SEO is often misunderstood. There’s a lot of misinformation out there that stems from the constantly-changing Google algorithm and the ever-harsher penalties. Maybe you read an article that wasn’t properly researched or someone from a dodgy digital marketing company has been in touch and spewing nonsense. Google ‘SEO Ireland’ and the first page is a veritable bomb-site. Several of the top ranking results practice all kinds of dodgy methods. Do business with one of those and prepare to start dodging mines!

Point is: misinformation about SEO myths are everywhere. Today we’re gonna bust some of the worst of the SEO myths, starting with my personal favourite:

SEO Myth #1. SEO is dead/dying/living in a pineapple under the sea.

seo is dead, is seo dead

Nope. Not even remotely. There are a million click-bait articles on the internet talking about SEO and its impending death. There are a million more rabidly defending SEO. SEO’s been dying for years, apparently. The dictionary definition of SEO, as per Wikipedia, is:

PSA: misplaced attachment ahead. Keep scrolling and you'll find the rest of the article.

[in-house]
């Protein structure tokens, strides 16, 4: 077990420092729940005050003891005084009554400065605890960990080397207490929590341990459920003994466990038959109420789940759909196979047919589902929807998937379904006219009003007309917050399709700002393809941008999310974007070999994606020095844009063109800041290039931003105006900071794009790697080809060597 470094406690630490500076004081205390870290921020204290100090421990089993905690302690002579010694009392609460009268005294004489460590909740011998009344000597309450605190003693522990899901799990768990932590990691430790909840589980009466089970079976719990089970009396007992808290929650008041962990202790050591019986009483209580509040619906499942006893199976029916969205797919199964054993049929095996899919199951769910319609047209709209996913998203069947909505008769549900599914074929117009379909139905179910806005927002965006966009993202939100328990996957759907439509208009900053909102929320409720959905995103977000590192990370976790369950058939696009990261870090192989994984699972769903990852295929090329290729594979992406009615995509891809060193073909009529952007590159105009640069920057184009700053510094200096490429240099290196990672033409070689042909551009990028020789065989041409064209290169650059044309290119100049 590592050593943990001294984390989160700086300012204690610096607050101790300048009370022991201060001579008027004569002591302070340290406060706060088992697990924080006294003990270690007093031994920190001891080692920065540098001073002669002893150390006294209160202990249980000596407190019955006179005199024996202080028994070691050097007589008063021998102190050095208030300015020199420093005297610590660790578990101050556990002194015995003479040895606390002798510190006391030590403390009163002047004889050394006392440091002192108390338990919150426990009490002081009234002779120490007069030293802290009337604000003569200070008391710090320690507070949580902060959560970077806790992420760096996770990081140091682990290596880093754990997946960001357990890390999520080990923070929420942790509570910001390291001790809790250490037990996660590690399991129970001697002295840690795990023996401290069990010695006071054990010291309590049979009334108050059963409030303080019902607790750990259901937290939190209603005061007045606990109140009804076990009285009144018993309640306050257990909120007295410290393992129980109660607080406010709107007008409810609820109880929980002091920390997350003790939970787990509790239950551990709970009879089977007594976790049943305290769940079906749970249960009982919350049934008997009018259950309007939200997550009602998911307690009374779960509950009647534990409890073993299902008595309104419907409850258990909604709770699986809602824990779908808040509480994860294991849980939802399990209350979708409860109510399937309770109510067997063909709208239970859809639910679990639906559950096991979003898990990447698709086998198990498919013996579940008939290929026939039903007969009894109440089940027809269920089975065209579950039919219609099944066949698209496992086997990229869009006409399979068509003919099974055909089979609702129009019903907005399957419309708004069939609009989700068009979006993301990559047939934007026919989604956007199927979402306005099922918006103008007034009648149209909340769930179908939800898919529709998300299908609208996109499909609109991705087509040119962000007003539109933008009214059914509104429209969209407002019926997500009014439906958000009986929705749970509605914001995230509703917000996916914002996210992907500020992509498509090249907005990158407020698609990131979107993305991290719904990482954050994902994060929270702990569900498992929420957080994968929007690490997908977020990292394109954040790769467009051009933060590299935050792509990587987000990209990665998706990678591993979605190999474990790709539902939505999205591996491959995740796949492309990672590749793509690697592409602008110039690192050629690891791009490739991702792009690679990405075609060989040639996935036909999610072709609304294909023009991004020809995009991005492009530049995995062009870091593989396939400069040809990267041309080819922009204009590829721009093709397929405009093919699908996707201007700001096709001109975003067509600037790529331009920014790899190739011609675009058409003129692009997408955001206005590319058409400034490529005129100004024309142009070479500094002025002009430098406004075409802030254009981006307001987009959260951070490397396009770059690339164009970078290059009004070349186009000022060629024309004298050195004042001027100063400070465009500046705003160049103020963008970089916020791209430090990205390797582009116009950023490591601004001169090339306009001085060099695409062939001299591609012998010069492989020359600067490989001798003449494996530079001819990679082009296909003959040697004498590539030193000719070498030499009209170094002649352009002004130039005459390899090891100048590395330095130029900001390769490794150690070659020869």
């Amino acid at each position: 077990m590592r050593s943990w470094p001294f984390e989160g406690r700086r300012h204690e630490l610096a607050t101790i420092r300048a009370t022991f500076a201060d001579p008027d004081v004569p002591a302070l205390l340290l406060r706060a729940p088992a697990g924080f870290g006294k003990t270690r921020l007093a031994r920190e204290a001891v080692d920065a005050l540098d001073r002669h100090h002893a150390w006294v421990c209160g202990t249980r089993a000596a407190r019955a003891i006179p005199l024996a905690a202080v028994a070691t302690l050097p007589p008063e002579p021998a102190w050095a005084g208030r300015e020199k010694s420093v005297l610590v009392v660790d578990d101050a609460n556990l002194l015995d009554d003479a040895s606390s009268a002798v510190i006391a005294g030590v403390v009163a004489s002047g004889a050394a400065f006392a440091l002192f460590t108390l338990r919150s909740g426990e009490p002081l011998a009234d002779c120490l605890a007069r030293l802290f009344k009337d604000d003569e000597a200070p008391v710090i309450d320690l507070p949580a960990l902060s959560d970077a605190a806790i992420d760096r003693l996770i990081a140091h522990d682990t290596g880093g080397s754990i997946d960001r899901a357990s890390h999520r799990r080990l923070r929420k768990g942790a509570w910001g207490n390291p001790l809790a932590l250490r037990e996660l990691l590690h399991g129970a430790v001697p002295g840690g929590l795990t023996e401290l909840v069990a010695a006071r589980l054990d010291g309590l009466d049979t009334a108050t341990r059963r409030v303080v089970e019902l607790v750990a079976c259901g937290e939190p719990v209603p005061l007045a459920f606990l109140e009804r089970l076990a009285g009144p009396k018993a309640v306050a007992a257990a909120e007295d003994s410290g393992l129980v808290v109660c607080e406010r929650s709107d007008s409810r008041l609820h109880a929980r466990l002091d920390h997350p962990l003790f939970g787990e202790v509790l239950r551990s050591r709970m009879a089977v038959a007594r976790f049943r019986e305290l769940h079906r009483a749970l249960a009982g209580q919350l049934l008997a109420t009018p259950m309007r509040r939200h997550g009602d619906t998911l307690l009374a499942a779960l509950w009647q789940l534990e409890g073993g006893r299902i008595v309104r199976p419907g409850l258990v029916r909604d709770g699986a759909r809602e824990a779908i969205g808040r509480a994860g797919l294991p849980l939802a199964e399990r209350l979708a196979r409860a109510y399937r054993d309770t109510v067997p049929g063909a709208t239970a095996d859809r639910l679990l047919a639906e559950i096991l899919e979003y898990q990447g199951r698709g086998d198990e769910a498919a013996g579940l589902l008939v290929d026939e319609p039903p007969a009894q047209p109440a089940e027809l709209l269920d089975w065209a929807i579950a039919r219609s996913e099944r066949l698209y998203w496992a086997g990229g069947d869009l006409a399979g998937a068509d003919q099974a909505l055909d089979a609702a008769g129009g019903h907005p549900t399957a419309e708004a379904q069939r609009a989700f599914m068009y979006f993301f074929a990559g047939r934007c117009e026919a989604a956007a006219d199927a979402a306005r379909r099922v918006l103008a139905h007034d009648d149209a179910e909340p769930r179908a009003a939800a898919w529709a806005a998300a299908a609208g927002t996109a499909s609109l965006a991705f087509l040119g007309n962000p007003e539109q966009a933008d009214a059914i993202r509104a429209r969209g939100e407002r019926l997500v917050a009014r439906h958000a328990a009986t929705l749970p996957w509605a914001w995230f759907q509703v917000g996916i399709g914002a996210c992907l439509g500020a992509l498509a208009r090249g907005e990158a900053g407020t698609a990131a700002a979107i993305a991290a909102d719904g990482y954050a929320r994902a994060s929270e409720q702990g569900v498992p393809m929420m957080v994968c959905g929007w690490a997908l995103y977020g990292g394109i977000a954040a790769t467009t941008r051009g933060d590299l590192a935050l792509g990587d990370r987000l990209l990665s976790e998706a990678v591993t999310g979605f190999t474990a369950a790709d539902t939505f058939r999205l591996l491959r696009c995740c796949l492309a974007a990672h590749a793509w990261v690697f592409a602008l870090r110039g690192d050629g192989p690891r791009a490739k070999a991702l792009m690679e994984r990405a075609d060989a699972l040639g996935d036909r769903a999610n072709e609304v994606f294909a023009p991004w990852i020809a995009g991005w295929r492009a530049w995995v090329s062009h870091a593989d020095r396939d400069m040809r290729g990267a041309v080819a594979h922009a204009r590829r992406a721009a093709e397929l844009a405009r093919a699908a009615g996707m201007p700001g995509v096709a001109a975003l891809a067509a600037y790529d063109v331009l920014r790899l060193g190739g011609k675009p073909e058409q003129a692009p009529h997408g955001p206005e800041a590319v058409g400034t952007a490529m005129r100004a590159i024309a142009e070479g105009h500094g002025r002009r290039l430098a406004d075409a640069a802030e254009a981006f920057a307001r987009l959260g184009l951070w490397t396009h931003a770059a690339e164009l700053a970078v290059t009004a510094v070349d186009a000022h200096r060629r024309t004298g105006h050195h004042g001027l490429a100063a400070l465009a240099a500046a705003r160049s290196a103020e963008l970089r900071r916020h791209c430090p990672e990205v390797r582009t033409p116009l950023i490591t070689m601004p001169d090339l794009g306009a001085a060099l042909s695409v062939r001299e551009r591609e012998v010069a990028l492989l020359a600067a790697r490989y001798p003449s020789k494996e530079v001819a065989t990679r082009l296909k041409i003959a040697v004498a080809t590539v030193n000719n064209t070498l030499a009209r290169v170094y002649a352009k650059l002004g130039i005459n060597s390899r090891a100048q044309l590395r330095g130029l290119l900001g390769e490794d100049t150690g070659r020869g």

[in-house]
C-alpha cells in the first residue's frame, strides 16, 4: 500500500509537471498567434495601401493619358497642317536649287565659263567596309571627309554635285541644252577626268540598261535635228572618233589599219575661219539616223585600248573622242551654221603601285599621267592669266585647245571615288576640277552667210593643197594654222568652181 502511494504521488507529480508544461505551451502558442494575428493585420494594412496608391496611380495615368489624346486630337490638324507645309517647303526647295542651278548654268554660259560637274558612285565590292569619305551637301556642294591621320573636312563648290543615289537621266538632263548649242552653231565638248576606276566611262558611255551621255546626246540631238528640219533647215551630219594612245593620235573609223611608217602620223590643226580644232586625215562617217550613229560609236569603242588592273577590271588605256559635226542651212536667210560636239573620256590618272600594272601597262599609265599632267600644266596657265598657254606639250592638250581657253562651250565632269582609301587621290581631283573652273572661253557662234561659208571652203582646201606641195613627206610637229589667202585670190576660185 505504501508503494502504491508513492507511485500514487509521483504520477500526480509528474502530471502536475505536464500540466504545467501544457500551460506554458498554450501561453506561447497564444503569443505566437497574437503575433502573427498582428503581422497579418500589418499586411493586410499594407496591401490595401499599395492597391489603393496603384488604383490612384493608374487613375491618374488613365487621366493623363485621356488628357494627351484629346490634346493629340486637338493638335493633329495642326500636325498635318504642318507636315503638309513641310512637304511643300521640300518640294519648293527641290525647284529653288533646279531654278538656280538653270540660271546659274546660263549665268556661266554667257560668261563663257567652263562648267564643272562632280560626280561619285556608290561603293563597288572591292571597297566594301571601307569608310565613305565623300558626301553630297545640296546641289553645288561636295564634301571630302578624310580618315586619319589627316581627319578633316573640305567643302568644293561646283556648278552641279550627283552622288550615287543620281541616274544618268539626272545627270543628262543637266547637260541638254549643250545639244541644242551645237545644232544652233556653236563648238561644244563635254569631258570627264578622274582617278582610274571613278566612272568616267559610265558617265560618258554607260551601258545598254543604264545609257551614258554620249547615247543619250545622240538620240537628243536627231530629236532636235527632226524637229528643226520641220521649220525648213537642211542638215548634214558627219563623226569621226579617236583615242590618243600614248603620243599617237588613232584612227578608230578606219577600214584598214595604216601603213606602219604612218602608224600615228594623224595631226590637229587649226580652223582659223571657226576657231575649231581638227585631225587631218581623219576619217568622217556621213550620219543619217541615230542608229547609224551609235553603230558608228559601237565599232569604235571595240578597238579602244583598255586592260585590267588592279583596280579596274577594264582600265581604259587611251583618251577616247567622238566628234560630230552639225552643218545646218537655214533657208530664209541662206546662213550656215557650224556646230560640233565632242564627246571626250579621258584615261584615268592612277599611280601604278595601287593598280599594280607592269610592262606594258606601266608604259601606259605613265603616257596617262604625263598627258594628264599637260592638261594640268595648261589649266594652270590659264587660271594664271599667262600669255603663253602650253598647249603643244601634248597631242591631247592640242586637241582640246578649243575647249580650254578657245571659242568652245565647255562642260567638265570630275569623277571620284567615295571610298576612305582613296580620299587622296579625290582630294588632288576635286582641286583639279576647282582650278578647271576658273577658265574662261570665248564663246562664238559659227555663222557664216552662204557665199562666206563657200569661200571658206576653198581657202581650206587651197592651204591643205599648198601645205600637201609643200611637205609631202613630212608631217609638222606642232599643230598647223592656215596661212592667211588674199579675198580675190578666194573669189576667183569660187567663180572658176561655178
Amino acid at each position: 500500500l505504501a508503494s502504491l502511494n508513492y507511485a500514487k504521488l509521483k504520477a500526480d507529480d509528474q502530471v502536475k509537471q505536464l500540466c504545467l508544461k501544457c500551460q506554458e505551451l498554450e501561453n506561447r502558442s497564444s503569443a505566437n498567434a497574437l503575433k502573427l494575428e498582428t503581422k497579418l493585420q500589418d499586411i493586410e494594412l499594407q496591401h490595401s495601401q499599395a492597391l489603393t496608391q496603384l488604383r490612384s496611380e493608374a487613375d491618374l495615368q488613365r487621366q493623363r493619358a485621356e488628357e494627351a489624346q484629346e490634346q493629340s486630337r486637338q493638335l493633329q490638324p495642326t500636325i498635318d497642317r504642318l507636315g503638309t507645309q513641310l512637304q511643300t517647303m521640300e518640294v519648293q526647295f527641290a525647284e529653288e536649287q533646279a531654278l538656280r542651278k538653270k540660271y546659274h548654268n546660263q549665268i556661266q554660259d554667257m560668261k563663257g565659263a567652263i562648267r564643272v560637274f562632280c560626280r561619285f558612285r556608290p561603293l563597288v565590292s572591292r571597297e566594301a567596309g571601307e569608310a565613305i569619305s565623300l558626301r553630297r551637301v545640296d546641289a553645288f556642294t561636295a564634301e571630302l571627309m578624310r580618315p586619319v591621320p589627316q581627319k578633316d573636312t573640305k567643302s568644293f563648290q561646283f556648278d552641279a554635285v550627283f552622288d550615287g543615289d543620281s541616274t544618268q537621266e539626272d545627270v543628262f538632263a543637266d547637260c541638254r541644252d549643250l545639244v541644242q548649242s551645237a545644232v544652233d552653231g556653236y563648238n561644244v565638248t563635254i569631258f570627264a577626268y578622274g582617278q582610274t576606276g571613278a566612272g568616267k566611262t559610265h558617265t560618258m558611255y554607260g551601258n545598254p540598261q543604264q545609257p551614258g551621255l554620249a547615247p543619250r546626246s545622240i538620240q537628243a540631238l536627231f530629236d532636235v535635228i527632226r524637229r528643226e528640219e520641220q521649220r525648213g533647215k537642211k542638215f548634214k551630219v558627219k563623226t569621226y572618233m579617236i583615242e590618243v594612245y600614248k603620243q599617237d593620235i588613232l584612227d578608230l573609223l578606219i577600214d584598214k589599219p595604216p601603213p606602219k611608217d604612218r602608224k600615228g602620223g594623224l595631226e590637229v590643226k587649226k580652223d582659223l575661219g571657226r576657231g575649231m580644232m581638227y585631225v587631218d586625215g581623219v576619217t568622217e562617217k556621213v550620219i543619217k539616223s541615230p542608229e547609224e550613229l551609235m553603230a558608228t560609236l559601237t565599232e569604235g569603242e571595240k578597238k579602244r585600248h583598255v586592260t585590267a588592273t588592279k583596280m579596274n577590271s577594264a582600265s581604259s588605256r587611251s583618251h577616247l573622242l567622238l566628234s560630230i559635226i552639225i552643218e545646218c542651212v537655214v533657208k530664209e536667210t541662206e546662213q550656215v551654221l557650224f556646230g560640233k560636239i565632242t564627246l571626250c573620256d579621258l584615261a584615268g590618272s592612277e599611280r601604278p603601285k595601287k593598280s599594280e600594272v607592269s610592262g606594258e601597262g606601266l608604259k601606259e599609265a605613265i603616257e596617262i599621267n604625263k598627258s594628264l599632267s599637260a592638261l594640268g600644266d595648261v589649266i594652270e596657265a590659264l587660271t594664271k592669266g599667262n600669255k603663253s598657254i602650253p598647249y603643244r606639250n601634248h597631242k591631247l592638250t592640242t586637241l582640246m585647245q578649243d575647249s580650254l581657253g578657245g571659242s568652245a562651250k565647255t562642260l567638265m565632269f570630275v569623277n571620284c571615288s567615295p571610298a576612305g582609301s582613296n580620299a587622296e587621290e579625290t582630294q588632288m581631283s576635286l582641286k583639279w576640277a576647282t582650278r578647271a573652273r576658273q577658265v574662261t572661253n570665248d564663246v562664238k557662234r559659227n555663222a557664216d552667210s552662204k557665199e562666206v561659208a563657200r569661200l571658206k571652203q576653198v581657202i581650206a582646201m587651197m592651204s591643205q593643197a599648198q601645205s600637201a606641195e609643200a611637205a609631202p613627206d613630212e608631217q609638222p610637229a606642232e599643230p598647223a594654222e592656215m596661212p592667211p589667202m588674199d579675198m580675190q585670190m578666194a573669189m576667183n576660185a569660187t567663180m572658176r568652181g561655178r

Search engine optimization (SEO) is the process of affecting the visibility of a website or a web page in a search engine’s “natural” or un-paid (“organic”) search results.

SEO is anything you do to actively alter your search engine rankings. It’s not even that SEO is changing–SEO already has changed, not died. Modern SEO is old-school SEO, but with a Jiminy Cricket. Dodgy tactics have been resolutely killed off, but that doesn’t mean SEO is dead. SEO is alive and thriving. It’s just been rebranded.
SEO Myth #2. There’s such a thing as the ‘perfect keyword’.

Another nope. Google’s onus has changed in the last few years. Their whole brand identity is built around being as helpful as possible: returning the most relevant, useful results faster and better than their competitors. As much as Google the brand is etched into our minds and it’s most people’s go-to search engine, Google, as with all businesses, must always fear competition. If a better search engine were to exist, Google might be in trouble, unlikely as it is as Google is synonymous with internet search.